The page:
Can you imagine what music would be like without such hits as Hoochie Coochie Man, Little Red Rooster, Spoonful, I Ain't Superstitious, I Can't Quit You Baby or My Babe? Neither could many people. Thankfully, we don't have to. Little did the world know that in 1915, the person who made all of this possible would be born.
Willie Dixon has been called “the poet laureate of the blues” and “the father of modern Chicago Blues.” He was indisputably the pre-eminent blues songwriter of his era, credited with writing more than 500 songs by the end of his life. Moreover, Dixon is a towering figure in the history and creation of Chicago Blues on other fronts. While on staff at Chess Records, Dixon produced, arranged, and played bass on sessions for Chuck Berry, Muddy Waters, Howlin’ Wolf, Litter Walter, Sonny Boy Williamson II, and others. In no small way, he served as a crucial link between the blues and rock ‘n roll.
Born in 1915 in Vicksburg, MS, Dixon began rhyming, singing and writing songs in his youth. He was exposed to a varity of music – gospel, blues, country & western – which served as the seeds for the symbiotic music he would later make in Chicago. Moving to the city in 1936, he had a bried career as a boxer and then skirmished with the U.S. Army, refusing induction on the grounds he was a conscientious objector. His early forays on the Chicago music scene included stints with The Five Breezes, The Four Jumps of Jive and The Big Three Trio, all of which made records. The Big Three Trio, in particular, are noteworthy for having brought harmony singing to the blues. Dixon really found his niche at Chess, where he was allowed to develop as a recording artist, session musician, in-house songwriter and staff musician beginning in 1951.
Some of the now classic songs he wrote for other during his lengthy tenure at Chess include “Hoochie Coochie Man”, “I’m Ready” and “I Just Want to Make Love to You” (Muddy Waters); “Back Door Man”, “Spoonful” and “I Ain’t Superstitious” (Howlin’ Wolf); “My Babe” (Little Walter); and “Wang Dang Doodle” (Koko Taylor). Though he didn’t write for Chuck Berry, Dixon played bass on most of his early records. For a few years in the late 50’s, he also wrote for and worked with artists on the crosstown Cobra label, including such fledgling bluesmen as Otis Rush, Buddy Guy and Magic Sam.
Dixon returned to Chess in 1959, and the 60’s saw the full flowering of his talents there. In addition to writing and producing some of his greatest works during that decade, he recorded a series of albums in a duet format with Memphis Slim on the Folkways, Verve and Battles labels. His first album as a solo artist, Willie’s Blues, appeared on the Bluesville label in 1960. In his capacity as a staff producer at Chess, he wouldn’t get around to releasing a follow-up album under his own name until I Am the Blues appeared on Columbia Records in 1970. Albums followed from him at more regular intervals in subsequent years, culminating in the 1988 release of Hidden Charms, which won Dixon a Grammy for Best Traditional Blues Recording.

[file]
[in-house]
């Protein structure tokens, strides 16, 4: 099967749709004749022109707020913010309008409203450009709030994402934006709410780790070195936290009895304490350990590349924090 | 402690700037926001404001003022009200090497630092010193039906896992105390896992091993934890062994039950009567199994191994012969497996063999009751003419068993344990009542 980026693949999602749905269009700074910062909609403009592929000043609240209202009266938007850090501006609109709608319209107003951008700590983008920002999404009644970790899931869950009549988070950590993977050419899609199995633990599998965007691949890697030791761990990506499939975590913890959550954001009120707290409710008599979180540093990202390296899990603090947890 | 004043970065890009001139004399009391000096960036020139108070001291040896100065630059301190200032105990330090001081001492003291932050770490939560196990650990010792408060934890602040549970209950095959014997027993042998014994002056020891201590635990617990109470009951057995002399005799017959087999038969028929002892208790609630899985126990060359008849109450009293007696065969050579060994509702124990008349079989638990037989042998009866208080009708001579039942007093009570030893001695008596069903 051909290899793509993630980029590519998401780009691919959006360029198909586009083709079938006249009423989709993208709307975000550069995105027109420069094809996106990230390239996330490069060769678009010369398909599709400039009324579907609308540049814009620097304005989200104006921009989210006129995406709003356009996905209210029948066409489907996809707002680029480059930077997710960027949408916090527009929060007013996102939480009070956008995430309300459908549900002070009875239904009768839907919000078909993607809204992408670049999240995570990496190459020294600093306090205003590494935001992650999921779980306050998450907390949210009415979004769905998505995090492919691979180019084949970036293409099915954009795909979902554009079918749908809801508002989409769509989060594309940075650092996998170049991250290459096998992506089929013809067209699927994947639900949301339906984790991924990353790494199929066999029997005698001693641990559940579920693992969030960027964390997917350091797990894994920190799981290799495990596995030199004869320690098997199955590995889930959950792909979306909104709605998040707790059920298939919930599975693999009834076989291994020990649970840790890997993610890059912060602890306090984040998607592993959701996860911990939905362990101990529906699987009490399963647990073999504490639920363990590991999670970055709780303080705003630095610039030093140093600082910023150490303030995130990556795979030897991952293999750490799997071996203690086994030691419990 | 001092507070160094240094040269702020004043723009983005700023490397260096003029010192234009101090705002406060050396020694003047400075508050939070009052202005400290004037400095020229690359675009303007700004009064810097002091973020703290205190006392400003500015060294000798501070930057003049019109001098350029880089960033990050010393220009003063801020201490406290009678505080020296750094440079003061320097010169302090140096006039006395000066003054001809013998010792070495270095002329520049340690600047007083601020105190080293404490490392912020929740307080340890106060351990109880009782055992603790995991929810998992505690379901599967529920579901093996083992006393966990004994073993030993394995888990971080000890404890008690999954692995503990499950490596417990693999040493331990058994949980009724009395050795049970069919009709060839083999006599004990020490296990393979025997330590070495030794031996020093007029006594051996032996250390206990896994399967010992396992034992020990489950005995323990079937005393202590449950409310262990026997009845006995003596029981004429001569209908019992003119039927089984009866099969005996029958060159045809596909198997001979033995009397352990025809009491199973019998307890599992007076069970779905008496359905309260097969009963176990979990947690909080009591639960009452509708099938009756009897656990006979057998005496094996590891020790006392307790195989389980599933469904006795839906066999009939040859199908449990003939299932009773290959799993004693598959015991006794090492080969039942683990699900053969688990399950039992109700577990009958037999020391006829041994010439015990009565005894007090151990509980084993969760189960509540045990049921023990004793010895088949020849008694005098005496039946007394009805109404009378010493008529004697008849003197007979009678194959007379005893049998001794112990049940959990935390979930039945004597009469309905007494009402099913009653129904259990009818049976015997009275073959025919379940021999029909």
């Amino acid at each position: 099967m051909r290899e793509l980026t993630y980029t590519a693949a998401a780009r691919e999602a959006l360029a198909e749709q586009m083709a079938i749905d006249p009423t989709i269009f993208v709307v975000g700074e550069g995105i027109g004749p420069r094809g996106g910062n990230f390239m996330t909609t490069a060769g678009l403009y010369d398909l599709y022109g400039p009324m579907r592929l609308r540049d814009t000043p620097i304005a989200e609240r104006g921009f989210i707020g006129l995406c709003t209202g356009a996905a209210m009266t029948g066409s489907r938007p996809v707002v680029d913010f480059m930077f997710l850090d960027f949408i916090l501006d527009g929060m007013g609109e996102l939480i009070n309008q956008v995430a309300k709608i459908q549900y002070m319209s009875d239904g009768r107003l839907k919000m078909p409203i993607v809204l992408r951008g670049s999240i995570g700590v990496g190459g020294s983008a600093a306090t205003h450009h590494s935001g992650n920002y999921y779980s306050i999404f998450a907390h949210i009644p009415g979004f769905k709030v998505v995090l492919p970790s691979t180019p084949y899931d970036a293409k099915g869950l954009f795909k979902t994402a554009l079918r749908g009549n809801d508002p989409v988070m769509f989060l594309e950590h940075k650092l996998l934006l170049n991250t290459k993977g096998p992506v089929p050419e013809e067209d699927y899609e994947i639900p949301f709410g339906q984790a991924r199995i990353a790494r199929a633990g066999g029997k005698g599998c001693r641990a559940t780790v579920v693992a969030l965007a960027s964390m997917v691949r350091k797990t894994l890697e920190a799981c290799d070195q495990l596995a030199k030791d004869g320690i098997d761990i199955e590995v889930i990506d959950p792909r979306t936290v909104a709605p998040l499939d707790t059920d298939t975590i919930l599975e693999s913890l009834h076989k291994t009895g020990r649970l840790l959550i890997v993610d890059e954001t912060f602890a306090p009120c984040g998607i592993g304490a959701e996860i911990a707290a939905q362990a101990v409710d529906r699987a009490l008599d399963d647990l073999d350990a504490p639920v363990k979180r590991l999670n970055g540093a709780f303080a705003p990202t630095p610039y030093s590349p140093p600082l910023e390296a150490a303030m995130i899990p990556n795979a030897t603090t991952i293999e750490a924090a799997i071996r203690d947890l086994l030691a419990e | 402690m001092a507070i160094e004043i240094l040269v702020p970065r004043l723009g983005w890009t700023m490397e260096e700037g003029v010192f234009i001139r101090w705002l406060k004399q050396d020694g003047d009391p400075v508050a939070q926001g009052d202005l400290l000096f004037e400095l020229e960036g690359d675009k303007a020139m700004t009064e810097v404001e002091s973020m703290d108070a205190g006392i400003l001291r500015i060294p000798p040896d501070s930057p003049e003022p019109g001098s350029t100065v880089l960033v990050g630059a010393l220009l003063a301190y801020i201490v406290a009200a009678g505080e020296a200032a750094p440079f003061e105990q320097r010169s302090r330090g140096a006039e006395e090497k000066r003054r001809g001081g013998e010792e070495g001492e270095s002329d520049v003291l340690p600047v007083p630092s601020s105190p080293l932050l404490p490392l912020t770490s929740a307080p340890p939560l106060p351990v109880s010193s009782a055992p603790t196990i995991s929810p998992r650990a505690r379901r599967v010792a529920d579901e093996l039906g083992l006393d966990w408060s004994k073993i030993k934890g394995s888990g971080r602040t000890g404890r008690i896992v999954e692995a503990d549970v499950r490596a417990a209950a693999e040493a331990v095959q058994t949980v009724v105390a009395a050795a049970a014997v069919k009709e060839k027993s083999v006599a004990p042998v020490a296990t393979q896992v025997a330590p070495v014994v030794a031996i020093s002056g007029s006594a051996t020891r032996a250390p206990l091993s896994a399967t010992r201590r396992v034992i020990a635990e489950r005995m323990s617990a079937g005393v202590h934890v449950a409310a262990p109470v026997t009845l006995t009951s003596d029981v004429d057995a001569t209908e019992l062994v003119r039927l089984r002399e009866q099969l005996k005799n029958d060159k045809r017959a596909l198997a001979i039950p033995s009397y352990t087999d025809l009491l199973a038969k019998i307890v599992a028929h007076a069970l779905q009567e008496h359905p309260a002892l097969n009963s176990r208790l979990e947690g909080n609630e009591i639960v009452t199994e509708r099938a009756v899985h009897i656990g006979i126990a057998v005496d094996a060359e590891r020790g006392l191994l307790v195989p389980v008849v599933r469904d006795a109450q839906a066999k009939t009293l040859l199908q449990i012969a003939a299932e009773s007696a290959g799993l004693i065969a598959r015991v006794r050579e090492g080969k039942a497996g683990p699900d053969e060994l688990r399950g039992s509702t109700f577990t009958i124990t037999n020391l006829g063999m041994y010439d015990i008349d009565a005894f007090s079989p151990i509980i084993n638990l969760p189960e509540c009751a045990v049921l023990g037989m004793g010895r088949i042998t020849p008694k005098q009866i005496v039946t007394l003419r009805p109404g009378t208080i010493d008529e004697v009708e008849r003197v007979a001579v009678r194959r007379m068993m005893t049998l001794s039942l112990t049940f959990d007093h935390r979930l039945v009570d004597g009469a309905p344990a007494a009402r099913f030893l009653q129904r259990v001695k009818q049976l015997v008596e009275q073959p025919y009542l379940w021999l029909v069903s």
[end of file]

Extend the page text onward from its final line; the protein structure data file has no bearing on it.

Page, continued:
In his later years, Willie Dixon became a tireless ambassador of the blues and a vocal advocate for its practitioners, founding the Blues Heaven Foundation. The organization works to preserve the blues’ legacy and to secure copyrights and royalties for blues musicians who were exploited in the past. Speaking with the simple eloquence that was a hallmark of his songs, Dixon put it like this: “The blues are the roots and the other musics are the fruits. It’s better keeping the roots alive, because it means better fruits from now on. The blues are the roots of all American music. As long as American music survives, so will the blues.”
Willie Dixon published his autobiography, I Am the Blues, in 1989 – a year after Chess Records released Willie Dixon: The Chess Box, a two-disc set that included Dixon’s greatest songs as performed by the artists who made them famous – Muddy Waters, Howlin’ Wolf, Little Walter, Bo Diddley, Lowell Fulson and Dixon, himself.